bad_fwdprimers = [bad_fwdprimers_gc, bad_fwdprimers_tm,...
                  bad_fwdprimers_dimers, bad_fwdprimers_hairpin,...
                  bad_fwdprimers_clamp, bad_fwdprimers_repeats];
bad_revprimers = [bad_revprimers_gc, bad_revprimers_tm,...
                  bad_revprimers_dimers, bad_revprimers_hairpin,...
                  bad_revprimers_clamp, bad_revprimers_repeats];

good_fwdpos = find(all(~bad_fwdprimers,2));
good_fwdprimers = fwdprimerlist(good_fwdpos,:);
good_fwdprop = fwdprimerprops(good_fwdpos);
N_good_fwdprimers = numel(good_fwdprop)

good_revpos = find(all(~bad_revprimers,2));
good_revprimers = revprimerlist(good_revpos,:);
good_revprop = revprimerprops(good_revpos);
N_good_revprimers = numel(good_revprop)

imagesc([bad_fwdprimers any(bad_fwdprimers,2)]);
title('Filtering candidate forward primers');
ylabel('Primer location');
ax = gca;
ax.XTickLabel = char({'%GC','Tm','Dimers','Hairpin','GC clamp','Repeats','All'});
ax.XTickLabelRotation = 45;
N_good_fwdprimers =


N_good_revprimers =


Checking For Cross Dimerization

Cross dimerization can occur between the forward and reverse primer if they have a significant amount of complementarity. The primers will not function properly if they dimerize with each other. To check for dimerization, align every forward primer against every reverse primer, using the swalign function, and keep the low-scoring pairs of primers. This information can be stored in a matrix with rows representing forward primers and columns representing reverse primers. This exhaustive calculation can be quite time-consuming. However, there is no point in performing this calculation on primer pairs where the reverse primer is upstream of the forward primer. Therefore, these primer pairs can be ignored. The image in the figure shows the pairwise scores before being thresholded, low scores (dark blue) represent primer pairs that do not dimerize.

scr_mat = [-1,-1,-1,1;-1,-1,1,-1;-1,1,-1,-1;1,-1,-1,-1;];
scr = zeros(N_good_fwdprimers,N_good_revprimers);
for i = 1:N_good_fwdprimers
    for j = 1:N_good_revprimers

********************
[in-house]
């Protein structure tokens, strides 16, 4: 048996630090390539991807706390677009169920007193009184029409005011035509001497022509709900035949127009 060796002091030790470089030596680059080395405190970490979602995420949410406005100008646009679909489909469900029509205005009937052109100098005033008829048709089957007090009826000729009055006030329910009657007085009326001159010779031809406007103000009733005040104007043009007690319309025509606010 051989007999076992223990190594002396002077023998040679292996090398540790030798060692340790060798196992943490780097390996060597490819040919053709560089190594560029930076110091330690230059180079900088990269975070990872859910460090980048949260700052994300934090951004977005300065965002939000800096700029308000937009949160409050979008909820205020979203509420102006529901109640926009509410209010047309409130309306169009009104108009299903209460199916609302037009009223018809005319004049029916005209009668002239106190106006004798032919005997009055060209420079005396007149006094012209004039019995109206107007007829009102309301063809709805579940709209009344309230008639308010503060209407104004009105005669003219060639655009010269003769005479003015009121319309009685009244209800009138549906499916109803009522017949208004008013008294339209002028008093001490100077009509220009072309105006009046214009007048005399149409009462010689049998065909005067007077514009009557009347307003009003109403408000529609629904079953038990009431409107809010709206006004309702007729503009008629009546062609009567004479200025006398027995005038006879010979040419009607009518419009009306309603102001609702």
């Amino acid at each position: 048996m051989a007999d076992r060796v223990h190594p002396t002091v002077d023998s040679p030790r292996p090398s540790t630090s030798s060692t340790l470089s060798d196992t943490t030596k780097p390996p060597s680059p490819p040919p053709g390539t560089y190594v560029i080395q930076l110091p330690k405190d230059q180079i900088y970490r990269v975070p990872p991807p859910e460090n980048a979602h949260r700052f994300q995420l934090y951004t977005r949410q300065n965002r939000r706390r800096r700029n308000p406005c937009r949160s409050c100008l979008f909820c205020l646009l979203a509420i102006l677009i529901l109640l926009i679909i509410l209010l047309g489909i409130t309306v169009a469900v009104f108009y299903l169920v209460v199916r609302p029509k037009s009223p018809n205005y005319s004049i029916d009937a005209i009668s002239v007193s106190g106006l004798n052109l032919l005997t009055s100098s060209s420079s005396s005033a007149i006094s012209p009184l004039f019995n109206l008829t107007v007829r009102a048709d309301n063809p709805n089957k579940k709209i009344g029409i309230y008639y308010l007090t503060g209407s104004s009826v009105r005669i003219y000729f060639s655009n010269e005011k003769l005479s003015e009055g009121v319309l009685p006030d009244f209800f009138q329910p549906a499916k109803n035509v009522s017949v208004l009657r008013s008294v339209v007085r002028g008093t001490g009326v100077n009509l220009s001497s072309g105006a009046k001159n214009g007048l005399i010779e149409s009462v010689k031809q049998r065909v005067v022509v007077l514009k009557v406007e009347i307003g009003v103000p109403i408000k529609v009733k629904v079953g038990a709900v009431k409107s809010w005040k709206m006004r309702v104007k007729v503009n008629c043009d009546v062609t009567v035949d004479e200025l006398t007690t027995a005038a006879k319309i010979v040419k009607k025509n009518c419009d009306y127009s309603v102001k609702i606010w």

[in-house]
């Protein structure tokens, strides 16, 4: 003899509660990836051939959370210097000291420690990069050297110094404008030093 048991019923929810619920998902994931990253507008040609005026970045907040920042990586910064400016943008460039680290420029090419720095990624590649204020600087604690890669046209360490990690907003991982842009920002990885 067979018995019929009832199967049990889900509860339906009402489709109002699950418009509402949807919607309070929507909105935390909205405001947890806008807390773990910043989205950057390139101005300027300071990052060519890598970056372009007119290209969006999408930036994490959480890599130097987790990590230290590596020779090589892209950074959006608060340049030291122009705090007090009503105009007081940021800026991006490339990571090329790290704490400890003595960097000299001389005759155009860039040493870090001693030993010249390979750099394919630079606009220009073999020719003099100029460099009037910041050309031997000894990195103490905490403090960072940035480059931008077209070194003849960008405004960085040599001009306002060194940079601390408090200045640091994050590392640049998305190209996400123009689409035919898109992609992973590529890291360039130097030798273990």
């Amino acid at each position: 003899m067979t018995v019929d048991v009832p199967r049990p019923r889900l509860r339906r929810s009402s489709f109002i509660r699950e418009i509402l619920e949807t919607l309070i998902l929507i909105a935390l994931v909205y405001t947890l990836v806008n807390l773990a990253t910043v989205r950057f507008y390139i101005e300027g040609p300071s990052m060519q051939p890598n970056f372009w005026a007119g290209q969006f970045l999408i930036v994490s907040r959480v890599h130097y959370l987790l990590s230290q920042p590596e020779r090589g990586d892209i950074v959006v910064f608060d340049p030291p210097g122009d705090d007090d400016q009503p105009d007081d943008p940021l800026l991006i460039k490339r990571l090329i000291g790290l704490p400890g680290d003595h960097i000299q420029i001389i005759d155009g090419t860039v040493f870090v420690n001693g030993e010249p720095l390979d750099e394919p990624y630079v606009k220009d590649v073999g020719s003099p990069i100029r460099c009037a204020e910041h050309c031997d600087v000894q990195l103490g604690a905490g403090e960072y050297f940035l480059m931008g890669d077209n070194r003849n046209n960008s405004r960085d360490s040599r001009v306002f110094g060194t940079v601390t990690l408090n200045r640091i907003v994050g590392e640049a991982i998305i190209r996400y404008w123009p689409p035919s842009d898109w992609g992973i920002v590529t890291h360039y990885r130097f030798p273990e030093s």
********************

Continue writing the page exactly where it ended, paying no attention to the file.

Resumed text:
if good_fwdpos(i) < good_revpos(j)
            scr(i,j) = swalign(good_fwdprimers(i,:), good_revprimers(j,:), ...
            scr(i,j) = 13; % give a high score to ignore forward primers
                           % that are after reverse primers

title('Cross dimerization scores')
xlabel('Candidate reverse primers')
ylabel('Candidate forward primers')

Low scoring primer pairs are identified as logical one in an indicator matrix.

pairedprimers = scr<=3;

Visualizing Potential Pairs of Primers in the Sequence Domain

An alternative way to present this information is to look at all potential combinations of primers in the sequence domain. Each dot in the plot represents a possible combination between the forward and reverse primers after filtering out all those cases with potential cross dimerization.

[f,r] = find(pairedprimers);
axis([1 N 1 N])
title('Primer selection graph')
xlabel('Reverse primer positions')
ylabel('Forward primer positions')

Selecting a Primer Pair to Amplify a Specific Region

You can use the information calculated so far to find the best primer pairs that allow amplification of the 220bp region from position 880 to 1100. First, you find all pairs that can cover the required region, taking into account the length of the primer. Then, you calculate the Euclidean distance of the actual positions to the desired ones, and re-order the list starting with the closest distance.